Congress offsides at Rose Bowl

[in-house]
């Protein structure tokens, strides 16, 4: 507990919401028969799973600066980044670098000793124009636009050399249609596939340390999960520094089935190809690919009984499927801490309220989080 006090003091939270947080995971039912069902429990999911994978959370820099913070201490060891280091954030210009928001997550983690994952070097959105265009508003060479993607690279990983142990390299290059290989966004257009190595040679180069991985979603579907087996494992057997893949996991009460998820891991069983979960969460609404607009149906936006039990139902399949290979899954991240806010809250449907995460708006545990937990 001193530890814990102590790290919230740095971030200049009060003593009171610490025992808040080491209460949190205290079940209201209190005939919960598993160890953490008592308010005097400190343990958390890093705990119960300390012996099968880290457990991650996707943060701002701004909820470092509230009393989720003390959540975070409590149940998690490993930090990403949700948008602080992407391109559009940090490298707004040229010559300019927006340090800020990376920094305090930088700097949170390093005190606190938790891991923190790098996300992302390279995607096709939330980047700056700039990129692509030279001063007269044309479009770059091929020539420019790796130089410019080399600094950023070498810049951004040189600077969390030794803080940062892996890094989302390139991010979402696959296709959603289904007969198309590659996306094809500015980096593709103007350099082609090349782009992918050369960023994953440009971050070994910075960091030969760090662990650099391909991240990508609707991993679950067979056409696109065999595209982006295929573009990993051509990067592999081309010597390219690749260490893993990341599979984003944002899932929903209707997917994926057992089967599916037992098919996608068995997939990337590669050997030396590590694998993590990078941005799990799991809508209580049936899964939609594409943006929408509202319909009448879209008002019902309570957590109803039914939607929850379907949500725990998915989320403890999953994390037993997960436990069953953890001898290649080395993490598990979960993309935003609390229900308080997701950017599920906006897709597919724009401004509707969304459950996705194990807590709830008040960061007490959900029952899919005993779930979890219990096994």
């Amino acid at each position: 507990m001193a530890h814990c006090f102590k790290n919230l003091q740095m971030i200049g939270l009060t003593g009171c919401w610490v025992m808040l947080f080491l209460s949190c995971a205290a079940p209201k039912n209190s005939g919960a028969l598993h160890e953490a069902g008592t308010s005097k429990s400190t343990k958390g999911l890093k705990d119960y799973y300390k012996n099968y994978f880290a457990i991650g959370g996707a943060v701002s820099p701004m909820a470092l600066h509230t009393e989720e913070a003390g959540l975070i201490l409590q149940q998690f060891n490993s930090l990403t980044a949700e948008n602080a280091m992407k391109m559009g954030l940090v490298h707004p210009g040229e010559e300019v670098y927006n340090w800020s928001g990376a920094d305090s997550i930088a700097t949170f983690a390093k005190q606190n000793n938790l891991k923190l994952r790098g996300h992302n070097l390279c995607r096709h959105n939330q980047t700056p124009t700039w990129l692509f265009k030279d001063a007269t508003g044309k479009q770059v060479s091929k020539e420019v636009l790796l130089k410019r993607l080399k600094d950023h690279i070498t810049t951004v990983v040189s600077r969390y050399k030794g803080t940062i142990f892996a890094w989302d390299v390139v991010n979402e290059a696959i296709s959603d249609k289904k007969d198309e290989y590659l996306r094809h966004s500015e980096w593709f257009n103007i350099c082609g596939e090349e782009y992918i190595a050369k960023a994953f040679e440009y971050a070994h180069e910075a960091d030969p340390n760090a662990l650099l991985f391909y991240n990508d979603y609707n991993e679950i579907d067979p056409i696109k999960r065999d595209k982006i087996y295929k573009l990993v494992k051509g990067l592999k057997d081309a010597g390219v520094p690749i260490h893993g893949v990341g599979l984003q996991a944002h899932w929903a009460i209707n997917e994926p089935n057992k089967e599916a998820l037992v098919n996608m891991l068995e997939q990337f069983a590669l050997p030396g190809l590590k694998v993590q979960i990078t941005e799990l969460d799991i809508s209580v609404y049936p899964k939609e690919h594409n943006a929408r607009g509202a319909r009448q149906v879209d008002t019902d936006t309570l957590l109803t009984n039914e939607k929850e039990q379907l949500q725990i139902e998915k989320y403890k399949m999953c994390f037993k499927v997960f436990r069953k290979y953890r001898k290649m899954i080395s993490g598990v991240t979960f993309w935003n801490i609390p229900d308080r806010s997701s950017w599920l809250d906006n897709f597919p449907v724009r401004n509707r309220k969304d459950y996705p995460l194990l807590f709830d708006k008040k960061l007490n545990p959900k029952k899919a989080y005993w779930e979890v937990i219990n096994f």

first_img AD Quality Auto 360p 720p 1080p Top articles1/5READ MOREBlues bury Kings early with four first-period goals “It’s an admission that college football is going to be reaching a crossroads, and they’re going to have to decide how best to balance athletics with academics at a time of financial opportunity,” said David Carter, executive director of the Sports Business Institute at University of Southern California and a consultant on Rose Bowl stadium operations. Several lawmakers, including Rep. Adam Schiff, D-Pasadena, criticized the subcommittee members for holding the hearing instead of concentrating on more significant issues, such as health care, the Iraq war and Hurricane Katrina relief. But House Energy Committee Chairman Joe Barton, R-Texas, said college football’s multimillion-dollar economic impact makes it increasingly deserving of congressional oversight. And the current system – in which teams that compete in the elite bowl games are chosen from a computerized ranking system and a human poll – “just hasn’t worked out very well,” Barton said. But chairmen of the Fiesta and the Alamo bowls, as well Johnstone and commissioners of the Big 12 and Big Ten conferences, said neither they nor most coaches or university chancellors want playoffs. Big Ten Conference Commissioner James Delany said playoffs would mean fewer games on campus during the season, more games conflicting with academic schedules, and a threat to the Rose Bowl. “It would be difficult to overstate the significance of the Rose Bowl conference,” Delany said. “The Rose Bowl is far more than a football game. It’s a great life experience for our players.” Lawmakers, particularly Barton, were not satisfied. “In every other college sport we have a playoff,” Barton said. “The only explanation that makes any sense to me is that there’s so much money in some of the major bowls.” Johnstone noted that the Rose Bowl is independent of the Bowl Championship Series. In 1947, the Tournament of Roses Association partnered with the Pac-10 and Big Ten conferences to host their best teams on New Year’s Day, a unique arrangement that includes a contractual sellout and gives the Bowl Championship Series no control over the Rose Bowl. Johnstone said he fears a playoff system could, in some years, turn the Rose Bowl – which now has an estimated annual economic impact of $225 million – into a semifinal or quarter-final game, diminish its prestige and television revenues, and ultimately jeopardize Pasadena’s 117-year-old New Year’s extravaganza. “Attendance at the Rose Bowl Game will be significantly decreased, which, in turn, will significantly decrease our ability to provide a strong economic impact to the city of Pasadena,” said Mitch Dorger, Tournament of Roses Association chief executive. Schiff also said he opposes moving to a playoff system, calling the idea impractical as well as detrimental to Pasadena. But Carter said he is confident the Rose Bowl and attendant traditions could weather change. “It’s going to remain the granddaddy of them all under almost any conceivable set of circumstances,” he said. Jack Kyser, chief economist for the Los Angeles County Economic Development Corp., said that while the Bowl Championship Series isn’t perfect, it’s working. And he had a message for Congress: “Please stay out of this,” Kyser said. “There are more important things for you to worry about.” Staff writer Gary Scott contributed to this report. Lisa Friedman, (202) 662-8731 [email protected] 160Want local news?Sign up for the Localist and stay informed Something went wrong. Please try again.subscribeCongratulations! You’re all set! WASHINGTON – With millions of dollars and bragging rights at stake, a congressional panel began investigating Wednesday whether to change the controversial system used to determine the nation’s top college football teams. But Rose Bowl officials testified that sacking the Bowl Championship Series – long criticized for favoring major colleges and, in some years, failing to produce clear winners – in favor of a playoff system could jeopardize the venerable Pasadena tradition. “We believe a playoff system with assigned teams and assigned days would undermine the essence of the Rose Bowl and its business relationships,” William Johnstone, chairman of the Rose Bowl Management Committee, told a House subcommittee. While much of the hearing was dominated by sports trash-talk and good-natured ribbing – and the Texas lawmaker who called the hearing said he has no plans to legislate a new playoff system – analysts said the congressional attention signals change for college football. last_img